Queensland’s local authorities are to receive improved waste management advice
following Griffith University’s appointment as the Australia and New Zealand sub-regional
secretariat of a United Nations global partnership on waste management.
Launched during the UN Commission of Sustainable Development in New York in May,
the International Partnership for Expanding Waste Management Services to Local
Authorities (IPLA) aims to develop public-private partnerships to tackle community waste
Project leader Dr Sunil Herat from the Griffith School of Engineering, said the appointment will bring together key stakeholders including local authorities and the private sector.
“This is great international recognition of Griffith’s work in the waste management area”
“Managing waste has emerged as one of the biggest challenges facing cities and urban
areas. The daunting nature of such challenges has prompted an extensive collaboration
“We are now able to facilitate knowledge sharing in the waste management area and
provide expert advice to local authorities and any other approved members of the UN
network, regarding their concerns,” Dr Herat said.
“For example, if a local authority has any issues with managing a particular waste stream,
they will be able to receive support from the IPLA through its extensive network.
“As well, if they have already adopted best practice in waste management, they can
promote it through IPLA to the wider global market.
“The IPLA has an objective to facilitate various partnership options, in terms of
technologies, and experience sharing and networking, as well as access to various
financial mechanisms for sustainable waste management.
“Griffith will play a key role in bringing Australia and New Zealand’s successful models of
technology and expertise to local authorities around the world,” Dr Herat said.
As a UN advisor to Asian governments on electronic waste, Dr Herat said he believes
Griffith was selected for the UN role as a result of its strong waste management
credentials and high level of expertise in developing policy and strategy.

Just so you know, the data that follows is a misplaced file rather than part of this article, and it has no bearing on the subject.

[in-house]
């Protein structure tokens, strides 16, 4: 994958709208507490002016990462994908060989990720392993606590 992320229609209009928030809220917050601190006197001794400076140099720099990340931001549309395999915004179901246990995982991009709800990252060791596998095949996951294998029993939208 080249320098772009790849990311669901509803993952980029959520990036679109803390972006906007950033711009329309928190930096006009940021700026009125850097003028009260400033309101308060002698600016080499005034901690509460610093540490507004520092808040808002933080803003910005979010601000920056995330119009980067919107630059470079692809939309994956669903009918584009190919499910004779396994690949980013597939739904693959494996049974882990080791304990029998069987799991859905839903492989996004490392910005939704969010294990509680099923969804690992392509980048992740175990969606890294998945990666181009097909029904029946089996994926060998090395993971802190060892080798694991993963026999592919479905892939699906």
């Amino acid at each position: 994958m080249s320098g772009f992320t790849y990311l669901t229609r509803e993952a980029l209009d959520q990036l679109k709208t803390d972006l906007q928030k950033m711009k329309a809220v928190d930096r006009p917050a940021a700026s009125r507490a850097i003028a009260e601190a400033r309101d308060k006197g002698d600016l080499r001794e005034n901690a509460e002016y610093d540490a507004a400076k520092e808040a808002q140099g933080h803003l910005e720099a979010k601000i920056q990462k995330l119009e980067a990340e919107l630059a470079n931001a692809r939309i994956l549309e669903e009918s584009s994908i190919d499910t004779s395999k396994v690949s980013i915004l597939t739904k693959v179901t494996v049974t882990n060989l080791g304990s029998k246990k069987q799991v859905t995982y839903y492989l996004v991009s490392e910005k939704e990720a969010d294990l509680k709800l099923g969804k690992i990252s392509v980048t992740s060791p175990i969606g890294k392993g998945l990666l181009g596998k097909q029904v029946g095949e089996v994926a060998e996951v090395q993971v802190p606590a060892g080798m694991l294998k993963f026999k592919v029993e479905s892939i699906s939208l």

“Not only has Griffith been identified as a major research institution in areas such as
electronic waste, but we are the only institution to offer an externally delivered graduate certificate in waste management.”
Why study the Griffith University Program?
Griffith University’s Graduate Certificate in Waste Management is the only program of its
kind in Australia.
- The program is offered by the Griffith School of Engineering which employs a
multidisciplinary team to cover a wide variety of environmental engineering expertise. This allows students to gain the understanding required to solve complex environmental problems with a multidisciplinary approach. The School’s study programs integrate all aspects of environmental sciences – natural, political,
social and economic – with traditional and modern innovative engineering principles.
- The program is designed for people with engineering and non‐engineering
backgrounds. For example, someone who only holds a certificate level qualification but with several years of work experience in the waste area, could enrol in the program.
- The entire program is offered externally using innovative teaching and
- After completing the Graduate Certificate program, students can move onto the
Master of Engineering program offered by the School.
- The Graduate Certificate in Waste Management is fully supported by the Waste
Management Association of Australia: http://www.wmaa.asn.au/
- For further information, please visit:
eering or http://www.griffith.edu.au/ewaste